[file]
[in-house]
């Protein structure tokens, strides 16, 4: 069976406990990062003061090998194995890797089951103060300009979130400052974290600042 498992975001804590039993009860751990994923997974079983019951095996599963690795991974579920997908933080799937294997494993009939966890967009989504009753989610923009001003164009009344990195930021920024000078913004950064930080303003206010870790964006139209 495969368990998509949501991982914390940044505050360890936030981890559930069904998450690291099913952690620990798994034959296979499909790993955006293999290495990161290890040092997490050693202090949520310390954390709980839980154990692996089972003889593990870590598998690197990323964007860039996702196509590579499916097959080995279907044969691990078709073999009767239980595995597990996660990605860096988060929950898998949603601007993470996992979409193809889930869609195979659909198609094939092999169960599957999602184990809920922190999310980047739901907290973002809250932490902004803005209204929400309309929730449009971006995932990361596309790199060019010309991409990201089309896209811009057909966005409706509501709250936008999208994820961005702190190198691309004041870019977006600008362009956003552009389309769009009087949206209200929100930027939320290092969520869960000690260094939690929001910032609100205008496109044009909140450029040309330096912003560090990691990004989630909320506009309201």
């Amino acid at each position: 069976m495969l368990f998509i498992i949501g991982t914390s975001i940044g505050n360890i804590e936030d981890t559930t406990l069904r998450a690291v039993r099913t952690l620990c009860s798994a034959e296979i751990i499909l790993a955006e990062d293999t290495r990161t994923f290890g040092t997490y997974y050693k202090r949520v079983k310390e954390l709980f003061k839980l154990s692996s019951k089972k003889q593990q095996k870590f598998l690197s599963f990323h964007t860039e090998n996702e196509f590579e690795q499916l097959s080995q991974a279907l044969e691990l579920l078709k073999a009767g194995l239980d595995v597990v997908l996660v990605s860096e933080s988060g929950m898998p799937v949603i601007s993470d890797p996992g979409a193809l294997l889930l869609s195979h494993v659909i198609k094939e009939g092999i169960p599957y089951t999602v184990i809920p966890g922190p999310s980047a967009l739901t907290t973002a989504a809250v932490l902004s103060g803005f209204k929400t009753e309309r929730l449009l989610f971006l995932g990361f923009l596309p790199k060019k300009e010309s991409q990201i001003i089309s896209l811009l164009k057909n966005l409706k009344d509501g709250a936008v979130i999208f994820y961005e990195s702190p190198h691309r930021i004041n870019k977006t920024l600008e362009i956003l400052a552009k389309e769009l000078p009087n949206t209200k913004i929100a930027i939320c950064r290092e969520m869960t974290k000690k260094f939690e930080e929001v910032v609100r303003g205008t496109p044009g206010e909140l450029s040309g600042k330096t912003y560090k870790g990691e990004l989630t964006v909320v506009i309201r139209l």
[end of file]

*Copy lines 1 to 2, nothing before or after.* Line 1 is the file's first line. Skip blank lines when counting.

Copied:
[in-house]
């Protein structure tokens, strides 16, 4: 069976406990990062003061090998194995890797089951103060300009979130400052974290600042 498992975001804590039993009860751990994923997974079983019951095996599963690795991974579920997908933080799937294997494993009939966890967009989504009753989610923009001003164009009344990195930021920024000078913004950064930080303003206010870790964006139209 495969368990998509949501991982914390940044505050360890936030981890559930069904998450690291099913952690620990798994034959296979499909790993955006293999290495990161290890040092997490050693202090949520310390954390709980839980154990692996089972003889593990870590598998690197990323964007860039996702196509590579499916097959080995279907044969691990078709073999009767239980595995597990996660990605860096988060929950898998949603601007993470996992979409193809889930869609195979659909198609094939092999169960599957999602184990809920922190999310980047739901907290973002809250932490902004803005209204929400309309929730449009971006995932990361596309790199060019010309991409990201089309896209811009057909966005409706509501709250936008999208994820961005702190190198691309004041870019977006600008362009956003552009389309769009009087949206209200929100930027939320290092969520869960000690260094939690929001910032609100205008496109044009909140450029040309330096912003560090990691990004989630909320506009309201």